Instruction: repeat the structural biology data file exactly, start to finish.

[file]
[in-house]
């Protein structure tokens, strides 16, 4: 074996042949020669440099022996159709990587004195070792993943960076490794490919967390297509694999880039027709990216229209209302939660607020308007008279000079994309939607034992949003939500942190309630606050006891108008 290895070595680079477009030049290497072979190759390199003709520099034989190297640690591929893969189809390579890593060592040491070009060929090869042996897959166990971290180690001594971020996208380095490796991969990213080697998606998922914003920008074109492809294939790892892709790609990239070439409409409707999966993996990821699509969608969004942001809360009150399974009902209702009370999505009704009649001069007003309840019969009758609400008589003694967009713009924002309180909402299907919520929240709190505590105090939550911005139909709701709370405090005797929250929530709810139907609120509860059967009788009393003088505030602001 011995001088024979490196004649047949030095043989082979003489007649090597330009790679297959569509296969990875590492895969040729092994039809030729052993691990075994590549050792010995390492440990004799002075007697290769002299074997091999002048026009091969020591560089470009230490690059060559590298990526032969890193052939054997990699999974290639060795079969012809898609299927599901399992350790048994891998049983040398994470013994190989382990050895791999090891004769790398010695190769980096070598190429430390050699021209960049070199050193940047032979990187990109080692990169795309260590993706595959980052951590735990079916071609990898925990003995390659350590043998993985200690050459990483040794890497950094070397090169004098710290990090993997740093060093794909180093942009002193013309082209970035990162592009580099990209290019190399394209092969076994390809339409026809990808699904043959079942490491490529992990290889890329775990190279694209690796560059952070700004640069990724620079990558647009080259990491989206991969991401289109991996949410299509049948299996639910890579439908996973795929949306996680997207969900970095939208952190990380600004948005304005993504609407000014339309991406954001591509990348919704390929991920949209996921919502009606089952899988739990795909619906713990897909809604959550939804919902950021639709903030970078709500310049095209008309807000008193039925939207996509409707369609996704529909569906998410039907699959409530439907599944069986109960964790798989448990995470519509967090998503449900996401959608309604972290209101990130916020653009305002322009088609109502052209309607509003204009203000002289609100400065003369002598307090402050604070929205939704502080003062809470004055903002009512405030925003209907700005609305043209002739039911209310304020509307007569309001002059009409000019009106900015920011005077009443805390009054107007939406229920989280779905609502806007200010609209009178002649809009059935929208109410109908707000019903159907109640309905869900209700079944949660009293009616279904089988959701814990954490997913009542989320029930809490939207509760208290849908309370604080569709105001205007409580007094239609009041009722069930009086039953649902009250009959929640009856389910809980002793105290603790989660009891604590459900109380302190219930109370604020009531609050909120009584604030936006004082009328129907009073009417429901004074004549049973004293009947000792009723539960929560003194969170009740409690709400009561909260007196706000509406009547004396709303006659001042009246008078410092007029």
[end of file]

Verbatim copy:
[in-house]
């Protein structure tokens, strides 16, 4: 074996042949020669440099022996159709990587004195070792993943960076490794490919967390297509694999880039027709990216229209209302939660607020308007008279000079994309939607034992949003939500942190309630606050006891108008 290895070595680079477009030049290497072979190759390199003709520099034989190297640690591929893969189809390579890593060592040491070009060929090869042996897959166990971290180690001594971020996208380095490796991969990213080697998606998922914003920008074109492809294939790892892709790609990239070439409409409707999966993996990821699509969608969004942001809360009150399974009902209702009370999505009704009649001069007003309840019969009758609400008589003694967009713009924002309180909402299907919520929240709190505590105090939550911005139909709701709370405090005797929250929530709810139907609120509860059967009788009393003088505030602001 011995001088024979490196004649047949030095043989082979003489007649090597330009790679297959569509296969990875590492895969040729092994039809030729052993691990075994590549050792010995390492440990004799002075007697290769002299074997091999002048026009091969020591560089470009230490690059060559590298990526032969890193052939054997990699999974290639060795079969012809898609299927599901399992350790048994891998049983040398994470013994190989382990050895791999090891004769790398010695190769980096070598190429430390050699021209960049070199050193940047032979990187990109080692990169795309260590993706595959980052951590735990079916071609990898925990003995390659350590043998993985200690050459990483040794890497950094070397090169004098710290990090993997740093060093794909180093942009002193013309082209970035990162592009580099990209290019190399394209092969076994390809339409026809990808699904043959079942490491490529992990290889890329775990190279694209690796560059952070700004640069990724620079990558647009080259990491989206991969991401289109991996949410299509049948299996639910890579439908996973795929949306996680997207969900970095939208952190990380600004948005304005993504609407000014339309991406954001591509990348919704390929991920949209996921919502009606089952899988739990795909619906713990897909809604959550939804919902950021639709903030970078709500310049095209008309807000008193039925939207996509409707369609996704529909569906998410039907699959409530439907599944069986109960964790798989448990995470519509967090998503449900996401959608309604972290209101990130916020653009305002322009088609109502052209309607509003204009203000002289609100400065003369002598307090402050604070929205939704502080003062809470004055903002009512405030925003209907700005609305043209002739039911209310304020509307007569309001002059009409000019009106900015920011005077009443805390009054107007939406229920989280779905609502806007200010609209009178002649809009059935929208109410109908707000019903159907109640309905869900209700079944949660009293009616279904089988959701814990954490997913009542989320029930809490939207509760208290849908309370604080569709105001205007409580007094239609009041009722069930009086039953649902009250009959929640009856389910809980002793105290603790989660009891604590459900109380302190219930109370604020009531609050909120009584604030936006004082009328129907009073009417429901004074004549049973004293009947000792009723539960929560003194969170009740409690709400009561909260007196706000509406009547004396709303006659001042009246008078410092007029």